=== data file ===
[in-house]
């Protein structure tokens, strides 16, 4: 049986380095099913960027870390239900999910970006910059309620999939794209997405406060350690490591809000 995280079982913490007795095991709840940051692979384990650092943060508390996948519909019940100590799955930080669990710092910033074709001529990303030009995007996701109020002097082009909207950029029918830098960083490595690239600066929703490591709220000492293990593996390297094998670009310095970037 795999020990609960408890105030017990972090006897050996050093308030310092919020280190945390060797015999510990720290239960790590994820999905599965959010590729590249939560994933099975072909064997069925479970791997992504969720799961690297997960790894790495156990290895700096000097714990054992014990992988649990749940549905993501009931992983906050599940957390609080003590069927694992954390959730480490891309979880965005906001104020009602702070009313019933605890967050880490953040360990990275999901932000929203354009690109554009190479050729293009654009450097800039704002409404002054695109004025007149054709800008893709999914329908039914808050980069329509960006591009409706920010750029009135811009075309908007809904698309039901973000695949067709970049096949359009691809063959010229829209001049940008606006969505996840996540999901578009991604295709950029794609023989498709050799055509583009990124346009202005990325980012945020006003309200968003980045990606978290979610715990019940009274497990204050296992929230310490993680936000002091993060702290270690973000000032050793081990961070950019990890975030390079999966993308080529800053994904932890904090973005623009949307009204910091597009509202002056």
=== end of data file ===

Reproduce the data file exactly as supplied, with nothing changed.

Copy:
[in-house]
């Protein structure tokens, strides 16, 4: 049986380095099913960027870390239900999910970006910059309620999939794209997405406060350690490591809000 995280079982913490007795095991709840940051692979384990650092943060508390996948519909019940100590799955930080669990710092910033074709001529990303030009995007996701109020002097082009909207950029029918830098960083490595690239600066929703490591709220000492293990593996390297094998670009310095970037 795999020990609960408890105030017990972090006897050996050093308030310092919020280190945390060797015999510990720290239960790590994820999905599965959010590729590249939560994933099975072909064997069925479970791997992504969720799961690297997960790894790495156990290895700096000097714990054992014990992988649990749940549905993501009931992983906050599940957390609080003590069927694992954390959730480490891309979880965005906001104020009602702070009313019933605890967050880490953040360990990275999901932000929203354009690109554009190479050729293009654009450097800039704002409404002054695109004025007149054709800008893709999914329908039914808050980069329509960006591009409706920010750029009135811009075309908007809904698309039901973000695949067709970049096949359009691809063959010229829209001049940008606006969505996840996540999901578009991604295709950029794609023989498709050799055509583009990124346009202005990325980012945020006003309200968003980045990606978290979610715990019940009274497990204050296992929230310490993680936000002091993060702290270690973000000032050793081990961070950019990890975030390079999966993308080529800053994904932890904090973005623009949307009204910091597009509202002056």